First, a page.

David S. Forbes Queensland, Australia
I have lived in Australia for the past 20 years, so I cannot comment on American “branding”. I would anticipate Australia to be more akin to Britain however.
Ju Gosling aka ju90 London, UK
I don’t think this is about the difference between the UK and the US; it is the difference between the Medical Model approach of an organisation ‘for’ disabled people and the Social Model approach of an organisation ‘of’ disabled people.
Joan Fabian San Antonio, Texas, US
It seems to me that the British site is more direct and gives more images that are interesting. They seem less afraid of explaining someone's disability or to show it in a picture. With VSA, it seems harder to find out what disability an artist has. I wish both of them had more opportunities for artists.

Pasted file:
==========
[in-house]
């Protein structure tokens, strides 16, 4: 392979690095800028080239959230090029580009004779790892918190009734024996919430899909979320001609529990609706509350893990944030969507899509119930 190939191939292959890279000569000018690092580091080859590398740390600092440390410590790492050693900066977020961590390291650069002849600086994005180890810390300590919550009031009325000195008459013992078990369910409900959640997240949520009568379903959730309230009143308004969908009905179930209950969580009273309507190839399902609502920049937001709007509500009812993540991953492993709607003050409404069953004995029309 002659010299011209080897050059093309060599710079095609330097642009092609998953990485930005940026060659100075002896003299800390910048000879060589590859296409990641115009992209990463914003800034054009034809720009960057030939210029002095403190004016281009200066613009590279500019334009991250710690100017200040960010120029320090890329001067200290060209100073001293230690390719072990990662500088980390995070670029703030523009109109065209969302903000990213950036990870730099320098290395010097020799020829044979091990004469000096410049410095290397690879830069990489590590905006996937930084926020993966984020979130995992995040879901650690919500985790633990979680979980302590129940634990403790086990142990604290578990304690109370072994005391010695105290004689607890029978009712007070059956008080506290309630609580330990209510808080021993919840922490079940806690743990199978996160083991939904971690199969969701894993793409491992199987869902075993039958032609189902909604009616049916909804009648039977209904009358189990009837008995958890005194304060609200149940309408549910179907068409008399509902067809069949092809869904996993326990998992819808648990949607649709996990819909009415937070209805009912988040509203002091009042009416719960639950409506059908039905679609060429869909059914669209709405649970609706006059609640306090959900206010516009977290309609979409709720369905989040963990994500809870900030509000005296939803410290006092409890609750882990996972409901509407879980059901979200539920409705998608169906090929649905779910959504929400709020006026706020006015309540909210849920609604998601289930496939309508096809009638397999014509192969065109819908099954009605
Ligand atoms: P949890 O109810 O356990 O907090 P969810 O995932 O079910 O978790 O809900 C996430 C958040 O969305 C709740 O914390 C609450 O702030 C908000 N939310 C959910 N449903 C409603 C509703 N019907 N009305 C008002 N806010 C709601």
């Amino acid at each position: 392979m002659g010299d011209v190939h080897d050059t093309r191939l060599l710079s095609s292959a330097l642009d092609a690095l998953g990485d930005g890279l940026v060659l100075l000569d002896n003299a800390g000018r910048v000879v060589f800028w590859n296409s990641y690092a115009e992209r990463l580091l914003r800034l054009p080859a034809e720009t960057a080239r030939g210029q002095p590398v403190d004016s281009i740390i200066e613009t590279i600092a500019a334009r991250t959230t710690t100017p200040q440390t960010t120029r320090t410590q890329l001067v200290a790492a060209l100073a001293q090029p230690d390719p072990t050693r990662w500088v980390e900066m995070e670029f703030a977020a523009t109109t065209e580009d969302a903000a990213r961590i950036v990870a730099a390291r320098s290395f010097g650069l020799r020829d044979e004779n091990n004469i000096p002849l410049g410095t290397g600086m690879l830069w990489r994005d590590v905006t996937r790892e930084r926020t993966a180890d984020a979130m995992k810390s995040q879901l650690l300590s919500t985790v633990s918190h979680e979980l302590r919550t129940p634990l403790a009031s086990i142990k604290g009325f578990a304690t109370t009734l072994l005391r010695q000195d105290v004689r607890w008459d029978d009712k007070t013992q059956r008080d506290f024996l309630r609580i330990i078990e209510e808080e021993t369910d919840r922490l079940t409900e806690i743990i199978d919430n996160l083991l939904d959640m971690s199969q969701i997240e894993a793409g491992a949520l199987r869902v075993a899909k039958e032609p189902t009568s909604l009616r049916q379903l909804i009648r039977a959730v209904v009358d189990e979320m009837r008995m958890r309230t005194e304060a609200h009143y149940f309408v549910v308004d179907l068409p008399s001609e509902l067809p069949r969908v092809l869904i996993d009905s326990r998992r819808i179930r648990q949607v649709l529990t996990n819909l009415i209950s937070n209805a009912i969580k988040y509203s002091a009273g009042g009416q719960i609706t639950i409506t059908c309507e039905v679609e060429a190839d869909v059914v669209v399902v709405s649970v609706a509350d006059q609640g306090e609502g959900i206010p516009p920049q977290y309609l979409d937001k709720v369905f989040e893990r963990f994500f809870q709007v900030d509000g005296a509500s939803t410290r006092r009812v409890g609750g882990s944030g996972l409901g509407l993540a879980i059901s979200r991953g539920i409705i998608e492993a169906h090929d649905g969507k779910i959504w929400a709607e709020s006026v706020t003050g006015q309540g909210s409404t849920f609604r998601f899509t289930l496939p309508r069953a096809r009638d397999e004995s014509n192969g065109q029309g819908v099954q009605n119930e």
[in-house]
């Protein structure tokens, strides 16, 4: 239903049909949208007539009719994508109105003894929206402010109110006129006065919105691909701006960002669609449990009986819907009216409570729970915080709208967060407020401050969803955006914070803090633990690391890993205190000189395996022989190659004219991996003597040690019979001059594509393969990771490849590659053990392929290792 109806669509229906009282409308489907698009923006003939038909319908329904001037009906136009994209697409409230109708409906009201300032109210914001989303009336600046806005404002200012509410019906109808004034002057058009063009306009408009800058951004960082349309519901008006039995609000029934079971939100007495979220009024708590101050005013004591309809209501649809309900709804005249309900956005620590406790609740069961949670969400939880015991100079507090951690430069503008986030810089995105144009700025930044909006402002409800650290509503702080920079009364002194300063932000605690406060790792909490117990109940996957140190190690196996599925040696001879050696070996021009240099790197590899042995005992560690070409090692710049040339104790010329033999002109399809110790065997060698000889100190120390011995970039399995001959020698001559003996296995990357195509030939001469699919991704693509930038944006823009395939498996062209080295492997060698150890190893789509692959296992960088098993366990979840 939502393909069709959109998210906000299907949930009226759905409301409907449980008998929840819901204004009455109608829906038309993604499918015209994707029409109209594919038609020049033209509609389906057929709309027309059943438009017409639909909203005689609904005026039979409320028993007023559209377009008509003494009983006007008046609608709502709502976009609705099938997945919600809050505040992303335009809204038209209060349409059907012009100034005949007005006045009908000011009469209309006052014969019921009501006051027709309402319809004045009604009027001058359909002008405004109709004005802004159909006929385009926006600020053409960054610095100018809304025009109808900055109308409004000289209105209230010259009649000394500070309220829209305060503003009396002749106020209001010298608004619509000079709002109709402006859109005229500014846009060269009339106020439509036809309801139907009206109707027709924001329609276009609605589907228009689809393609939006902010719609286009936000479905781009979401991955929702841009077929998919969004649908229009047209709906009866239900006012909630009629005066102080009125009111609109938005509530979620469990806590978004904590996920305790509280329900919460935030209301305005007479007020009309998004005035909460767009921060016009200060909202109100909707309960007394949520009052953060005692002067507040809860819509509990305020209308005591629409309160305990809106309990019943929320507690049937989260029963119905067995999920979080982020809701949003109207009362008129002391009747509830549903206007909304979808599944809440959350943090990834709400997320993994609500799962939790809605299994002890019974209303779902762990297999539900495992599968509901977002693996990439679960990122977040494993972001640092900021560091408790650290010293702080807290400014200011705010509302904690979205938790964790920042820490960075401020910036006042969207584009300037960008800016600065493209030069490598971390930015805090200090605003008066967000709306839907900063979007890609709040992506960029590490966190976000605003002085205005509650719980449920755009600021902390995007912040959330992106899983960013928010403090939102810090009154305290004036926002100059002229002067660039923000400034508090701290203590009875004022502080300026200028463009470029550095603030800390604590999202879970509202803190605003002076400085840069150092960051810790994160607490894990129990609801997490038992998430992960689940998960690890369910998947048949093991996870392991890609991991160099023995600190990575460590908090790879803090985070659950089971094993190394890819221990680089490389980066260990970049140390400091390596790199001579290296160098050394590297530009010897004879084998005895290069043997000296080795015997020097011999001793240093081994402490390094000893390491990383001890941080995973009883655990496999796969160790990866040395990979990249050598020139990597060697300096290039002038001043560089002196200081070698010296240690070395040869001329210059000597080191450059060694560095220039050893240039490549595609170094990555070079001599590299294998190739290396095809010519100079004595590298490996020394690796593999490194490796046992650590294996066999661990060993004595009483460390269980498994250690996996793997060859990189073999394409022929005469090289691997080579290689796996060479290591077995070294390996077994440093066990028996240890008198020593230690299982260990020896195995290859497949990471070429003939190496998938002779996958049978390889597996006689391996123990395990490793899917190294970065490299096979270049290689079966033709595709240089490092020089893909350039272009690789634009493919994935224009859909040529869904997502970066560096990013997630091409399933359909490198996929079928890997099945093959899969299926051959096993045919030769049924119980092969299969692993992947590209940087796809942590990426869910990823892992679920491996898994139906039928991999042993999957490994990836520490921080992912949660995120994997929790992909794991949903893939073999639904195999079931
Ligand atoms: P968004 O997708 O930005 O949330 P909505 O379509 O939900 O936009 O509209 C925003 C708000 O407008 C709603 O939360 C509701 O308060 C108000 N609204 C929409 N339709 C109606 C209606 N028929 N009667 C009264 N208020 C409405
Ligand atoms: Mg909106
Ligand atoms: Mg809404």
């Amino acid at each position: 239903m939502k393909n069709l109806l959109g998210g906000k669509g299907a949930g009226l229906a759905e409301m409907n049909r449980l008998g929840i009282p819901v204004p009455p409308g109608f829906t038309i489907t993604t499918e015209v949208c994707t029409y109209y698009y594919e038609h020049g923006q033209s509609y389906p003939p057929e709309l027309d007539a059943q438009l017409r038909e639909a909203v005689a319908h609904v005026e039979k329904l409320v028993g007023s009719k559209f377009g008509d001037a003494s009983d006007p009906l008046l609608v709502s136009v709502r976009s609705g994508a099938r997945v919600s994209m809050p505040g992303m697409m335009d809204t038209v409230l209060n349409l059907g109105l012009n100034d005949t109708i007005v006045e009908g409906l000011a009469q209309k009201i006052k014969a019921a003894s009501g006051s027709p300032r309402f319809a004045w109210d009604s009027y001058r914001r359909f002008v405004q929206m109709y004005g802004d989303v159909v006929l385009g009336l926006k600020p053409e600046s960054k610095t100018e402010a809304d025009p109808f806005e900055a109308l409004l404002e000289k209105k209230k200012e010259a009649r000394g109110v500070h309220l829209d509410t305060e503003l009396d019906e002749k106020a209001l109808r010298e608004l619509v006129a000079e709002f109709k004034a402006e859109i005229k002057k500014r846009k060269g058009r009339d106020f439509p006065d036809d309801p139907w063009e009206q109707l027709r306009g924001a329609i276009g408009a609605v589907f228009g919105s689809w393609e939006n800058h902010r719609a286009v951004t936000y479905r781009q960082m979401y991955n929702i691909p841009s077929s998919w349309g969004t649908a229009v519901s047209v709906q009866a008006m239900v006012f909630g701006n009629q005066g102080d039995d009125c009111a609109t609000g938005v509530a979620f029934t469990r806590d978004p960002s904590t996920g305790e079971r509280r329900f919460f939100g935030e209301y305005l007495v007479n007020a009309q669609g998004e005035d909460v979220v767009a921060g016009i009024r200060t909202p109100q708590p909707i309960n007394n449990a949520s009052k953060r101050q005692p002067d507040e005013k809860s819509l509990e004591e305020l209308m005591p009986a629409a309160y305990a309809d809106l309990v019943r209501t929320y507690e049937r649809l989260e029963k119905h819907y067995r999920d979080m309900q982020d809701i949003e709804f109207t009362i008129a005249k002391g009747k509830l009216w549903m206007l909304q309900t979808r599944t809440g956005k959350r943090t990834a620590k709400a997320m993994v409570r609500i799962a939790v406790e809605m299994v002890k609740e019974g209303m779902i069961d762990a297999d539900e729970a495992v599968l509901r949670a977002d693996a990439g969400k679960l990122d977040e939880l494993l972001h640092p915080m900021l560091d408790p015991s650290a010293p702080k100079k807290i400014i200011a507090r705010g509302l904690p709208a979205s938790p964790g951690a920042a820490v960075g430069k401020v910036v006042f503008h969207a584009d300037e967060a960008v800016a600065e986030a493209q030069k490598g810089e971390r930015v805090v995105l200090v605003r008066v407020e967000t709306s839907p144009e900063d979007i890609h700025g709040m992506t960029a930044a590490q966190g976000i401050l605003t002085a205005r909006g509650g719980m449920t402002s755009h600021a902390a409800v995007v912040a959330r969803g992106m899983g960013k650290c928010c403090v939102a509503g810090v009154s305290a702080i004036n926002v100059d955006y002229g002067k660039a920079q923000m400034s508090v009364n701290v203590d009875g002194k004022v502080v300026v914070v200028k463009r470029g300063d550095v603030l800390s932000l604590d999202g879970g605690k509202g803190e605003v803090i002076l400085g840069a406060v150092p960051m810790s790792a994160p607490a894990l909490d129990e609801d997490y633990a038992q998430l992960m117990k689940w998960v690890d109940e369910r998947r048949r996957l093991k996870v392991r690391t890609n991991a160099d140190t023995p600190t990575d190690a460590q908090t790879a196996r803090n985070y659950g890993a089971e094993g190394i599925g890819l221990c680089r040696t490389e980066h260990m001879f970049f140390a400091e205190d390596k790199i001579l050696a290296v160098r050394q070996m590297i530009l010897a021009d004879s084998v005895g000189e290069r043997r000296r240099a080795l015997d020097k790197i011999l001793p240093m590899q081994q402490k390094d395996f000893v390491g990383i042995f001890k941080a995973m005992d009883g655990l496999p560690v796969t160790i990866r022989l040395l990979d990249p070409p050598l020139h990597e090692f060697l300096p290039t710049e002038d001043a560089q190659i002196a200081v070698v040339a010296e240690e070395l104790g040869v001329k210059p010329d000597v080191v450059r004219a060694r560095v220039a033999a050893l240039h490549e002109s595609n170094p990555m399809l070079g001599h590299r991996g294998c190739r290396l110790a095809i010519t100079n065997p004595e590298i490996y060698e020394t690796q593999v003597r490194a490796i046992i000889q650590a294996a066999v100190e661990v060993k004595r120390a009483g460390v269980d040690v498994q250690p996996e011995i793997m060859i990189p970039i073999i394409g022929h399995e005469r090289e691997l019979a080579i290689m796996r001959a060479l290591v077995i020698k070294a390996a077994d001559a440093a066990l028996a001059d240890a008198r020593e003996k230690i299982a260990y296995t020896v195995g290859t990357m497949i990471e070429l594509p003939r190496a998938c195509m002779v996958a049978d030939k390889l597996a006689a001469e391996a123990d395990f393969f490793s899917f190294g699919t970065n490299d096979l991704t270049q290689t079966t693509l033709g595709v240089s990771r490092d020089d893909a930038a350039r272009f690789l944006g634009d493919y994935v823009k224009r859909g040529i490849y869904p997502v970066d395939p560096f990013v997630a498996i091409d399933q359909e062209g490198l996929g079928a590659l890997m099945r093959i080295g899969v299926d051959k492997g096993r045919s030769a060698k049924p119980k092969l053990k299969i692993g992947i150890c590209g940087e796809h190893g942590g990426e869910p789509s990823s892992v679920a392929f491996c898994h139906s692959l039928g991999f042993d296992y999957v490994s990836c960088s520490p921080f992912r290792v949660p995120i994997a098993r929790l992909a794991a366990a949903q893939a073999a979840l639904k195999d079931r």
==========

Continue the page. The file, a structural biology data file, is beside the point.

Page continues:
I do not think the VSA website is made by artists with disabilities. Sometimes I think that VSA people don't want to talk about the issues that artists have to face regarding their disabilities.
Attitudes? That is hard to tell but I think the British site is more direct and they have a "lighter" more "artsy" feel. They do not seem to worry that they are taken seriously like a contemporary art website does. They are more cutting edge. I enjoy the blogs and the comments. VSA does not have that going for themselves.
Maybe I like the interaction more because I already interact with international artists and have had a number of art residencies that take me out of my home environment. I do wish that VSA would have international residencies for artists with disabilities to meet and work together. It would serve as an ambassador for better understanding (and) open up much dialogue. We could meet with the public and talk about our work. That is something I would love to see. I would love a collaboration with an artist outside of the USA, like from England.